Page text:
Speakers: Conrado Olivera, Joining Hands Against Hunger Network (Peru) and Mesa Tecnica (La Oroya); Manuel Perez Rocha, Institute for Policy Studies; Alex Herman, Harrison Institute for Public Law; Rev. Alexa
Smith, Presbyterian Church (USA) Hunger Program
Keep Your State from Being “Alabama-d”: The Economy & Anti-Immigrant Policies
Cosponsored with Domestic U.S. Workshops
Immigrants often become scapegoats during economic downturns, despite playing important roles in our communities and economy. This workshop examines state anti-immigrant bills, negative enforcement measures, such as the ‘Secure Communities’ program and the expansion of unnecessary and costly immigrant detention. Come learn how people of faith can powerfully oppose and defeat anti-immigrant legislation, become involved in detention visitation ministry and offer community support to immigrants released from detention. Join us to learn, discuss, plan, organize, and act!
Presenters: Anna Campbell, Lutheran Immigration and Refugee Service; Noel Andersen, Immigrants’ Rights, Church World Service
A Shared Responsibility: Supporting Refugees in their Countries of Refuge
In addition to the 5 million people who have been internally displaced by Colombia’s conflict, 500,000 Colombians have taken refuge in Ecuador, Panama, and Venezuela. What do these people encounter as they search for safety, security, and a new start? How do the cities and countries receiving them deal with this influx of people when they may be already
struggling to provide for the needs of current residents? And what can the U.S. government and international humanitarian organizations do to help these vulnerable populations and the governments dealing with this crisis?
Speakers: Marc Hanson, Refugees International; Shaina Aber, Jesuit Refugee Service/USA
Session III, Sunday, March 25, 11:00 am – 12:30
Ignoring Economic Reforms? How the U.S. Embargo on Cuba is Only Isolating the United States
New economic reforms within Cuba that have allowed citizens to start small private enterprises are only one of many significant changes occurring on the island.. These small enterprises are allowing Cubans to work for themselves and find a new form of independence. Our government should support these reforms, yet we continue to tout an embargo in attempt to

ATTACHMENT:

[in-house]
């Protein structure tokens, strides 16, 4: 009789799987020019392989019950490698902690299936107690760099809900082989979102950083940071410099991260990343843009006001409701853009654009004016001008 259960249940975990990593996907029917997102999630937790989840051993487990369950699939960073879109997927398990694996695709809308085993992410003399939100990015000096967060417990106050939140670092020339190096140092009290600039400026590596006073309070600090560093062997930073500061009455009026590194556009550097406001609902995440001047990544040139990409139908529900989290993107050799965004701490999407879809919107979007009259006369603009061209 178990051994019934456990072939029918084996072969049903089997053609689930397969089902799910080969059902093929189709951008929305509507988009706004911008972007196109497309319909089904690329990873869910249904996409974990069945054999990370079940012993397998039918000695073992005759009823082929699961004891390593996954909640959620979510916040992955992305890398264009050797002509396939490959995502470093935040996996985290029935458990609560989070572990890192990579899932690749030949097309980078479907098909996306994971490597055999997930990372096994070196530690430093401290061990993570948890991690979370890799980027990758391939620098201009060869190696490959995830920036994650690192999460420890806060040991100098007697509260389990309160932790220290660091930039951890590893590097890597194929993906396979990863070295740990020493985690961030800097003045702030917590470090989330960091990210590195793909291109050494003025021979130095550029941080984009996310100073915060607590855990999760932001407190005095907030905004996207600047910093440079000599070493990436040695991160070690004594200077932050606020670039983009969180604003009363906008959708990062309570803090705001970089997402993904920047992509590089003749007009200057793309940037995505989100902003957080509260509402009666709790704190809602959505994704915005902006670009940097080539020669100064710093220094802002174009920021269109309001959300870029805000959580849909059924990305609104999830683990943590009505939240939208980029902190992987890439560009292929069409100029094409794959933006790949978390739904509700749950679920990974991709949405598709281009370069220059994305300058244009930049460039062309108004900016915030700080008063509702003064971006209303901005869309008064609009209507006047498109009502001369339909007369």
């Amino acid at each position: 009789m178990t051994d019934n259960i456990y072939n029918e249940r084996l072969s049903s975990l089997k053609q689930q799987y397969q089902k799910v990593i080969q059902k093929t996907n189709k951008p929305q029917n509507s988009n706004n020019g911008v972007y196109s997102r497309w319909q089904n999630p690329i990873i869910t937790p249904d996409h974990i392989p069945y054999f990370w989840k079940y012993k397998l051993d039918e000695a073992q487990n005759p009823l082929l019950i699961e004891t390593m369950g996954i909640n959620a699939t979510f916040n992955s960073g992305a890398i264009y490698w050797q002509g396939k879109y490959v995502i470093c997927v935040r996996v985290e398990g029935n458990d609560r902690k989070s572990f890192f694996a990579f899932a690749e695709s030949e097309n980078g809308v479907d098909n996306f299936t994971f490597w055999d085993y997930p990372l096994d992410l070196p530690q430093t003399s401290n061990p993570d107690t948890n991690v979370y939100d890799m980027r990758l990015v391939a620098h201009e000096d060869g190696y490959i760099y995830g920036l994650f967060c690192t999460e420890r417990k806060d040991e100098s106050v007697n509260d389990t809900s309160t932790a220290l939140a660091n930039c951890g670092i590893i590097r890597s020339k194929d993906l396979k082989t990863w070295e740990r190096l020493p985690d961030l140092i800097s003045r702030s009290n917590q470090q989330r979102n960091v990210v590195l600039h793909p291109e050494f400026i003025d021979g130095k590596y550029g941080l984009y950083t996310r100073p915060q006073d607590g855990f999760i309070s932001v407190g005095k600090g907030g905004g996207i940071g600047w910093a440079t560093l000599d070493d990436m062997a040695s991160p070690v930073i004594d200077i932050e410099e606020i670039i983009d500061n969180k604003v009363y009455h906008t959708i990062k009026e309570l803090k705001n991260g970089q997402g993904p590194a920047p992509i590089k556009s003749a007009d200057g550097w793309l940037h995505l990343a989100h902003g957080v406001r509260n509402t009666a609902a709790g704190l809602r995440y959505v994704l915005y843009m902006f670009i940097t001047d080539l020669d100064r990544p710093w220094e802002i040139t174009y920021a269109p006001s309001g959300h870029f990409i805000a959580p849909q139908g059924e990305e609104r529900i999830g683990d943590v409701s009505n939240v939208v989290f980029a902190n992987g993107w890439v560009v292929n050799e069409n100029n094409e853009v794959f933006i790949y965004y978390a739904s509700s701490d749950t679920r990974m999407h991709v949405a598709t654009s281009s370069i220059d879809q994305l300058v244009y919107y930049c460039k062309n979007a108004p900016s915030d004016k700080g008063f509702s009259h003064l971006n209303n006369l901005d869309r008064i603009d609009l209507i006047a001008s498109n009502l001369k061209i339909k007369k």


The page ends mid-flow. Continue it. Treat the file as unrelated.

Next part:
create “regime change.” What can we do to make a difference and help the Cuban people?
Speakers: Luis Rumbaut, Cuban American Alliance Education Fund (CAAEF); Mavis Anderson, Latin America Working Group; Emily Chow, Latin America Working Group
All That is Gold Does Not Glitter: How Latin America’s Gold Rush is Poisoning Communities
Throughout Latin America, transnational corporations have in recent years begun extracting gold on a large scale, taking advantage of local poverty and weak governance to reap unparalleled profits for their investors in the Global North. Their operations, which generate conflict, shred social fabric, and contaminate the environment, continue to grow at an alarming rate due to the passage of free trade agreements and record gold prices. This panel will examine how the corporate gold rush in Latin American is harming communities, what those communities are doing to resist, and how we can best support them.
Speakers: Gustavo Castro Soto, Otros Mundos, Chiapas, Mexico; A community leader from the anti-mining struggle in Guatemala (TBA); Nick
Magel, EARTHWORKS; Amanda Kistler, Center for International Environmental Law